always reportorial, and it was never conservative—but, when I joined the magazine, the other editorial employee besides me and Charlie was Tom Bethell, an actual conservative, and it seemed as if the magazine devoted its main energies to attacking conventional liberal positions. When I first came to the magazine’s office for my job interview in the winter of 1976, I was amazed to see an issue just back from the printer’s with the cover line “CRIMINALS BELONG IN JAIL.” Charlie thought we would purify liberalism, the naturally dominant strain in American politics since his New Deal childhood in West Virginia, by relentlessly ridding it of tired, automatic bromides and by insisting that liberals see government’s performance as it actually was, not as liberals wished it to be. He wanted to understand and call attention to government’s failures so that in the future it would work properly, not so that people would stop believing government could solve problems. Nonetheless, issue by issue, this entailed criticizing liberals more often than conservatives.
The Monthly was always hard to classify. It investigated, but it wasn’t exactly investigative in the traditional sense, because its main interest was not in catching officials breaking the law but in understanding why, without being corrupt, government agencies didn’t get the job done. It was reformist, but it lacked the patrician hostility to democratic politics that has often characterized good-government reformers. It was not conventionally liberal, but it wasn’t centrist, moderate, or pro-business in the manner of the Democratic Leadership Council, which was founded in the 1980s. It wanted liberal politicians to hold the policymaking reins, but, at least in the early years, it almost never published articles proposing winning political strategies for its side. It was interested in policy, but it mainly eschewed traditional policy analysis. It was interested in ideas, but—in contradistinction to the Public Interest crowd, as its views developed—it was far more interested in facts on the ground.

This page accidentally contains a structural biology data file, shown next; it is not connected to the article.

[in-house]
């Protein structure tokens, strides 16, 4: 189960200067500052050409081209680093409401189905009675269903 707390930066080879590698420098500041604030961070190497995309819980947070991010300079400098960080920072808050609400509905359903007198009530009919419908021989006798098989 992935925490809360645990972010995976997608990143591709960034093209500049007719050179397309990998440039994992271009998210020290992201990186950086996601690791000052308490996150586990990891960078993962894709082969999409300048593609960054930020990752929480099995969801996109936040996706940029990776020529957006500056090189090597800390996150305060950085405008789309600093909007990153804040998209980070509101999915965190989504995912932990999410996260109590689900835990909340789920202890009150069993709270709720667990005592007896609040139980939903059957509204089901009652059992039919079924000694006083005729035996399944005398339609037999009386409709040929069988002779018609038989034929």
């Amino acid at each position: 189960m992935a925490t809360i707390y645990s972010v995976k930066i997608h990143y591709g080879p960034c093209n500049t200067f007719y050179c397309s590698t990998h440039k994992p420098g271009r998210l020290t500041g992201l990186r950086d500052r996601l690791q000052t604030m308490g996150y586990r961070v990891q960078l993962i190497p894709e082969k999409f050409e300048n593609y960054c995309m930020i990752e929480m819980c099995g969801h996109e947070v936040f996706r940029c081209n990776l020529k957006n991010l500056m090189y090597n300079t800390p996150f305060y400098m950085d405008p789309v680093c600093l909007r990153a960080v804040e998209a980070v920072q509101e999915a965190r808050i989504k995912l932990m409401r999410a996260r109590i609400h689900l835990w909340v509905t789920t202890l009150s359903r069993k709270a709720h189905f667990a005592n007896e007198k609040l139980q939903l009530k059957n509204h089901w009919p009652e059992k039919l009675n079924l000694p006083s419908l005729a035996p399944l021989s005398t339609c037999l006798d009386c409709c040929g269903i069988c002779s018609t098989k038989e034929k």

Still, to Charlie’s mind all the disparate aspects of the magazine’s concerns were beginning to cohere into a worldview. Anyway, political magazines are supposed to be associated with movements, not merely to consider everything that happens on a case-by-case basis. So Charlie began promoting the word “neoliberal” as a rubric that captured what the Monthly stood for.
That the magazine is now forty years old and has outlived many of its early peers is testament to the incredible determination and passion of Charlie and his successor, Paul Glastris. Its history is a generally happy one, punctuated by regular financial crises. There is, however, one great cruel irony hovering over the Monthly’s institutional life, which is that “neoliberal” has failed spectacularly as the name for the magazine’s ideology. That term has gone into common usage all over the world—but it is always used pejoratively, and with a meaning attached (free markets can solve all social problems) that has no point of intersection with Charlie’s idea of neoliberalism.